Barber whose shop was looted is cut a break with donations
Friday 12 August 2011
A campaign for cash donations to help an 89-year-old man who had his barber shop trashed in the rioting and looting in Tottenham has raised more than £14,000.
Three advertising agency interns started the push after they heard about the damage caused to the shop owned and run by Aaron Biber, who has lived in north London for more than 40 years. After Mr Biber said that "I will probably have to close because I haven't got insurance and I can't afford the repairs", they began to spread the message using social media.
"With all of this talk about young people using social media for such awful things, we wanted to do something to show people that we can do something good as well," said one of the interns, Bjorn Conradi, 23. His girlfriend told him about Mr Biber's story and, when they looked it up online, he – along with two fellow interns at the London ad agency BBH, Sophie Browness, 21 and Omid Fard, 28 – decided to do something about it.
Within days, they had raised thousands, which they said would go to Mr Biber, with any excess being spent on cleaning up the damage caused in Tottenham. Ms Browness has visited Mr Biber at his wrecked barbershop.
Ms Browness said he seemed dazed and disbelieving at what had happened to his business. Mr Conradi said: "Mr Biber does not even know what the internet is, the shop was his life, now he will have to close it down because he cannot operate without the equipment the looters took.
"We just hope to raise as much as possible to help him open up again. People are free to give as much or as little as they want."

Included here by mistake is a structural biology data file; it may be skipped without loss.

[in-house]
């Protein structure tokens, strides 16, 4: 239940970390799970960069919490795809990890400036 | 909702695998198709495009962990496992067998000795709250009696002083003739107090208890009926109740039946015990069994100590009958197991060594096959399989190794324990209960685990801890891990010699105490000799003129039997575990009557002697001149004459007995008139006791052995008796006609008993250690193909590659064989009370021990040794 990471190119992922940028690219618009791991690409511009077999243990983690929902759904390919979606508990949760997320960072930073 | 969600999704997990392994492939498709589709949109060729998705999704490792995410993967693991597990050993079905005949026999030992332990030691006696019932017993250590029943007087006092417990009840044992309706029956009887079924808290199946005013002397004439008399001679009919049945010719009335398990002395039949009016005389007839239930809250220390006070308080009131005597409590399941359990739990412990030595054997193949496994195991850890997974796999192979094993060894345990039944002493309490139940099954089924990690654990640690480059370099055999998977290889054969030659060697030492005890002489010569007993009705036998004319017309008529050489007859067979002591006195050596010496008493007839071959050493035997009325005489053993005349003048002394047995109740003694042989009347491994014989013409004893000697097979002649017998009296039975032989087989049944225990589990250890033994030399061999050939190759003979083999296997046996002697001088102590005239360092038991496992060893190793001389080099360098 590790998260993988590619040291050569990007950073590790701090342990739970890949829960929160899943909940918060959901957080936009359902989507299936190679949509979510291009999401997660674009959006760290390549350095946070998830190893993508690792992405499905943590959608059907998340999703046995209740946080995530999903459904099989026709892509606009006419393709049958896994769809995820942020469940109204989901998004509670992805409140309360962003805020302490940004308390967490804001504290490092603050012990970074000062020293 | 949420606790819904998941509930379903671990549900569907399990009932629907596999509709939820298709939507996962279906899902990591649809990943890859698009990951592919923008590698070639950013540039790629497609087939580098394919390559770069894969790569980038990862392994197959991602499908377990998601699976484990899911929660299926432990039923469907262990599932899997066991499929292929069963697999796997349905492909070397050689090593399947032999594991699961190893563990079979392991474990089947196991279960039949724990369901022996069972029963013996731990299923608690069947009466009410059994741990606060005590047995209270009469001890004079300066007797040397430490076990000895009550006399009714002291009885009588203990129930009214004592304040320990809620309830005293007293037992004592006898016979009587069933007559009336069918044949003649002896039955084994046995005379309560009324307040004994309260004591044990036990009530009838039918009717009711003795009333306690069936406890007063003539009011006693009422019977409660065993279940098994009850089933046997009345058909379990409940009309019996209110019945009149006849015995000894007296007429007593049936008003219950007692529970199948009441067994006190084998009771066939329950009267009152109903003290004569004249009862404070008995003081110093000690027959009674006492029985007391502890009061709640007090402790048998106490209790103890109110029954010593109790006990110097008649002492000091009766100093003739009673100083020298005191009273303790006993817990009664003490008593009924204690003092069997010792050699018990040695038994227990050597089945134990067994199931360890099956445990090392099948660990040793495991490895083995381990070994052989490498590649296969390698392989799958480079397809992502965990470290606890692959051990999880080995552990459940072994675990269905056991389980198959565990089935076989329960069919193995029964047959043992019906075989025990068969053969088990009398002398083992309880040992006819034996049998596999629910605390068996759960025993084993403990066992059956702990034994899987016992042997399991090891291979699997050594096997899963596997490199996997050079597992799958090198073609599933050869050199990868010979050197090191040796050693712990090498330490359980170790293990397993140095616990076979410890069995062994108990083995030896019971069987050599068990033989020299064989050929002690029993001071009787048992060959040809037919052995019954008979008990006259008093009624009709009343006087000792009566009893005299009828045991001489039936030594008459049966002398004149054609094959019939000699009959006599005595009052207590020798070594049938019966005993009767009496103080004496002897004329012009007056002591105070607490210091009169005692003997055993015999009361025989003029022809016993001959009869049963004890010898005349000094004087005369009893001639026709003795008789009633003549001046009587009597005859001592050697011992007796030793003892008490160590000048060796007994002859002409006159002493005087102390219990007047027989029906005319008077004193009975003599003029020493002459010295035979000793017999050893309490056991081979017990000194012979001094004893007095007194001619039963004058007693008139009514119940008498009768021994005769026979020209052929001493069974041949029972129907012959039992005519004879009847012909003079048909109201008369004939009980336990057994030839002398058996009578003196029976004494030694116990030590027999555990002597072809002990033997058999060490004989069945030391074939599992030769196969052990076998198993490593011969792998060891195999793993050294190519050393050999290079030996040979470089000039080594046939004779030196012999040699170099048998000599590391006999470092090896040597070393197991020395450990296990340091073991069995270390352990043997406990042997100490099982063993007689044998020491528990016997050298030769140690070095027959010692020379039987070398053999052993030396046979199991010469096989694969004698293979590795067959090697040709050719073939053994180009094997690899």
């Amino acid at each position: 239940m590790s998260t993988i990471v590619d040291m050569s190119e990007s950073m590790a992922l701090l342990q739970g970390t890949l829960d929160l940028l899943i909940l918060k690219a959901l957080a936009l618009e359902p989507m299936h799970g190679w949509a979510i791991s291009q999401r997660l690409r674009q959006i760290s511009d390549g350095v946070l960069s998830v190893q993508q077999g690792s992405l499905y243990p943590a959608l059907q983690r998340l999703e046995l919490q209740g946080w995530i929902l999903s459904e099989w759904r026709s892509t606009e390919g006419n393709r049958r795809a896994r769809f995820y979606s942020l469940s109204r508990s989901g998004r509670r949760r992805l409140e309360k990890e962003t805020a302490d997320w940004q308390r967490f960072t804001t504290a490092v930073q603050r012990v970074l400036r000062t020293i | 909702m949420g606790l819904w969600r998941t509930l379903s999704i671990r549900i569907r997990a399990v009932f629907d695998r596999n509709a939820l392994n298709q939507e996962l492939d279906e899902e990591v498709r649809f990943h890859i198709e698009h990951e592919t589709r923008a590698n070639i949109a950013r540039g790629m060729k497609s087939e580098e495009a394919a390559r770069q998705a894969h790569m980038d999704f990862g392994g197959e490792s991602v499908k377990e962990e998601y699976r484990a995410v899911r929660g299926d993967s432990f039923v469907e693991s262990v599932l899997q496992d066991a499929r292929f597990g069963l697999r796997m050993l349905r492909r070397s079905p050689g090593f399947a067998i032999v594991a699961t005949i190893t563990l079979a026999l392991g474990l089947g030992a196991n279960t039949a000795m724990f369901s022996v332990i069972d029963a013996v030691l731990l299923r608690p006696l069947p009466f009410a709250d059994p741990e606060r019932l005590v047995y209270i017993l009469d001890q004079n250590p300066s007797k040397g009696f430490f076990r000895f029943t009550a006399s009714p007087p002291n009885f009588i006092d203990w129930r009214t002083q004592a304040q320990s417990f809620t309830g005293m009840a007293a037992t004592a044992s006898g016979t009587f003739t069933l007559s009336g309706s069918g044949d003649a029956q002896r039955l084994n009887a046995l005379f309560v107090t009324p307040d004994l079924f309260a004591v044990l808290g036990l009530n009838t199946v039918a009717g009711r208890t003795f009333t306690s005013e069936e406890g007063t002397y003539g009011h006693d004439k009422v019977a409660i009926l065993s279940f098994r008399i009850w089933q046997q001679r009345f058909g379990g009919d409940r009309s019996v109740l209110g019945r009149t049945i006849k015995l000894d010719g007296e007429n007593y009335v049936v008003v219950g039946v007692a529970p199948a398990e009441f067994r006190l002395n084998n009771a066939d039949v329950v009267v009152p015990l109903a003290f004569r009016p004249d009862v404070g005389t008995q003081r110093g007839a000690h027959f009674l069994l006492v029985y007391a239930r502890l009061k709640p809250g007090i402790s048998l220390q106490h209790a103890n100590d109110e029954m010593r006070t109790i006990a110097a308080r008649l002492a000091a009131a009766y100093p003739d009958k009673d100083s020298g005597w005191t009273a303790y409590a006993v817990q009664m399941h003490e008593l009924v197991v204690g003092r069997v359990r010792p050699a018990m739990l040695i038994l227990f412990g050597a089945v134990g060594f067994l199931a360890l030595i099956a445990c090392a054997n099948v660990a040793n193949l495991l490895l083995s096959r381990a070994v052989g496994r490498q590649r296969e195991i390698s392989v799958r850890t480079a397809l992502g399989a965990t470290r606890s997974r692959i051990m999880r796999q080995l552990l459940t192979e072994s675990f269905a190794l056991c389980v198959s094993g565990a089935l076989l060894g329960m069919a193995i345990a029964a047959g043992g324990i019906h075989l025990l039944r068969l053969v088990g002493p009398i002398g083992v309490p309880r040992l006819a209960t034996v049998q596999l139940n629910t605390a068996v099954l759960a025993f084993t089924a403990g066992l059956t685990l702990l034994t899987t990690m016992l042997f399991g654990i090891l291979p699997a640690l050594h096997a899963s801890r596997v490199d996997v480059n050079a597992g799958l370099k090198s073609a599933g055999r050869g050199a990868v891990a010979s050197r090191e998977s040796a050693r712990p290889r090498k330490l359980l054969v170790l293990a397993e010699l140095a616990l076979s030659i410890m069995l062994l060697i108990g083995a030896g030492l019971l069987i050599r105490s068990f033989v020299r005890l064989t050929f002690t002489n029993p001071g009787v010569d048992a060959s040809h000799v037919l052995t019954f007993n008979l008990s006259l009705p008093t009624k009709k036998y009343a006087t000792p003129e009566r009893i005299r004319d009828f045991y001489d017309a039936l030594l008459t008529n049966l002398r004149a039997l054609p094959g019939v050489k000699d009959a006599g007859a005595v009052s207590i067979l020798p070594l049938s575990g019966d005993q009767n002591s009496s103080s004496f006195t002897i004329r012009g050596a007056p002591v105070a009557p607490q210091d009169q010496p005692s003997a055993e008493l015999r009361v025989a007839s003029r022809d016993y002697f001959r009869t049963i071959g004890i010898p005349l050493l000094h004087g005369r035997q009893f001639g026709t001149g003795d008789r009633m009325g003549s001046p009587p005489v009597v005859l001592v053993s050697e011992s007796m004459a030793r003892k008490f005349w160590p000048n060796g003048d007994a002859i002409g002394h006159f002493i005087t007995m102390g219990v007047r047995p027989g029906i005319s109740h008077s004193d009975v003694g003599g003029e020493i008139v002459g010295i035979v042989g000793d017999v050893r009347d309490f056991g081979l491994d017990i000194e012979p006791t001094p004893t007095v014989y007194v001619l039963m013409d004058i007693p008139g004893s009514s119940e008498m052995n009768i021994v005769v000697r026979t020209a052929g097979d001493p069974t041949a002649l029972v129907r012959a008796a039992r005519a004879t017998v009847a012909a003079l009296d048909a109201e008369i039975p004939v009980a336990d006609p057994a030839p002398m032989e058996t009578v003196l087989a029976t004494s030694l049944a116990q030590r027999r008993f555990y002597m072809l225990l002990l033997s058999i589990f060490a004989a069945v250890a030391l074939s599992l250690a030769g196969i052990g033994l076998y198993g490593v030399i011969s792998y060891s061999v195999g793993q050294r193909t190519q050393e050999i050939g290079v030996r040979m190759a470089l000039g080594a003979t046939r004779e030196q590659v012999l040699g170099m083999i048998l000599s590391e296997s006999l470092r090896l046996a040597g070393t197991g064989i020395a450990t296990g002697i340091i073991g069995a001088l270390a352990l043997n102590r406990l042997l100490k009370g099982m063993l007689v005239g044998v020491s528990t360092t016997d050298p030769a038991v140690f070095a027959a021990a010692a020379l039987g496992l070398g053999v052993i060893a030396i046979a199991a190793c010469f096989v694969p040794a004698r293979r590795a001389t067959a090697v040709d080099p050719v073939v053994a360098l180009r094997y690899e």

Mr Biber's wife died last year and the man is said to be a "popular figure in the local community". On the website being used to collect the money, the interns wrote: "Let's use the internet, spread this and all donate a couple of quid so Aaron can get his shop back up and running so he will not have to worry how he's going to make a living at his old age." They said that "even his kettle had been stolen". Speaking to The Jewish Chronicle, Mr Biber called the looters meshuggenehs ("senseless"), adding: "It's mindless." His nephew Eddie, a solicitor who has helped with the clear-up operation at the shop, said: "That's just amazing that it's people just looking to help out. I know the council has got a committee set up to try and help people."
Mr Biber is not the only beneficiary of Londoners' renewed sense of altruism. During a visit to riot-hit Ealing yesterday to see first hand the extensive damage and talk to residents, Boris Johnson gave a boost to the local economy when heavy rain fell.
Stopping at a roadside stall, he asked if he could buy an umbrella. Trader Aish Al-Shokairy did not sell them but said, "You can have mine," and handed Mr Johnson his own. The Mayor gave him a £10 note.
Asked why he was willing to surrender his umbrella to the Mayor, the stallholder said: "I love him."
'I feel sorry for them'
Given that Ashraf Haziq was the victim of a brutal mugging at the hands of people who masqueraded as coming to his aid, he could have been forgiven for feeling animosity towards his attackers. Yesterday, though, he said he "feels sorry" for them. "It is very sad," he added at a press conference after being released from hospital.
Nearly 3 million people have seen a video showing the incident since it was posted on YouTube on Monday. Mr Haziq, a student from Malaysia, said he had been heartened by messages he received while he was being treated for a broken jaw. He had been mugged by youths in Barking, east London, who he said threatened to stab him and took his games console. A website named Let's do Something Nice for Ashraf Haziq was set up for people to make suggestions. One contributor offered to pay for his medical treatment, while another pledged to deliver new computer games yesterday.
A 20-year-old man has been arrested on suspicion of robbery in connection with the attack.
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